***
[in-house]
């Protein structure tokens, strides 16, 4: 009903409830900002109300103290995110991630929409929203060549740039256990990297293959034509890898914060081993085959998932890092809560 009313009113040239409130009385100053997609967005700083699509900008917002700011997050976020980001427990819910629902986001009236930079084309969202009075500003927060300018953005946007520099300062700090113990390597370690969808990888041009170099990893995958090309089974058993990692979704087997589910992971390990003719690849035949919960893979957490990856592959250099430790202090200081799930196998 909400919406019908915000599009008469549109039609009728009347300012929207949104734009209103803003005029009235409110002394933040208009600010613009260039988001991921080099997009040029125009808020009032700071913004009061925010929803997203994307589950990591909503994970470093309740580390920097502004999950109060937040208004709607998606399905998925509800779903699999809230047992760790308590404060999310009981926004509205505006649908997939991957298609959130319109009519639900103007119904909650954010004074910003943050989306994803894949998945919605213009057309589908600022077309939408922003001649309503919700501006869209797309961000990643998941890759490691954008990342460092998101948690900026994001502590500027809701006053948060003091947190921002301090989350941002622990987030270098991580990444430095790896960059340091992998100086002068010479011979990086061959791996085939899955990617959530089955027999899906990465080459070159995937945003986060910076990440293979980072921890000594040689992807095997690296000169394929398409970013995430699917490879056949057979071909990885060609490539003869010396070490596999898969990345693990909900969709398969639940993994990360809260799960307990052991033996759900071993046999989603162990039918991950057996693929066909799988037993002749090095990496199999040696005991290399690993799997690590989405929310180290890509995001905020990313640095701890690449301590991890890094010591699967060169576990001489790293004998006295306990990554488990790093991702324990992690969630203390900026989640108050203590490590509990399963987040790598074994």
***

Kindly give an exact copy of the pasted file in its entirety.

[in-house]
């Protein structure tokens, strides 16, 4: 009903409830900002109300103290995110991630929409929203060549740039256990990297293959034509890898914060081993085959998932890092809560 009313009113040239409130009385100053997609967005700083699509900008917002700011997050976020980001427990819910629902986001009236930079084309969202009075500003927060300018953005946007520099300062700090113990390597370690969808990888041009170099990893995958090309089974058993990692979704087997589910992971390990003719690849035949919960893979957490990856592959250099430790202090200081799930196998 909400919406019908915000599009008469549109039609009728009347300012929207949104734009209103803003005029009235409110002394933040208009600010613009260039988001991921080099997009040029125009808020009032700071913004009061925010929803997203994307589950990591909503994970470093309740580390920097502004999950109060937040208004709607998606399905998925509800779903699999809230047992760790308590404060999310009981926004509205505006649908997939991957298609959130319109009519639900103007119904909650954010004074910003943050989306994803894949998945919605213009057309589908600022077309939408922003001649309503919700501006869209797309961000990643998941890759490691954008990342460092998101948690900026994001502590500027809701006053948060003091947190921002301090989350941002622990987030270098991580990444430095790896960059340091992998100086002068010479011979990086061959791996085939899955990617959530089955027999899906990465080459070159995937945003986060910076990440293979980072921890000594040689992807095997690296000169394929398409970013995430699917490879056949057979071909990885060609490539003869010396070490596999898969990345693990909900969709398969639940993994990360809260799960307990052991033996759900071993046999989603162990039918991950057996693929066909799988037993002749090095990496199999040696005991290399690993799997690590989405929310180290890509995001905020990313640095701890690449301590991890890094010591699967060169576990001489790293004998006295306990990554488990790093991702324990992690969630203390900026989640108050203590490590509990399963987040790598074994």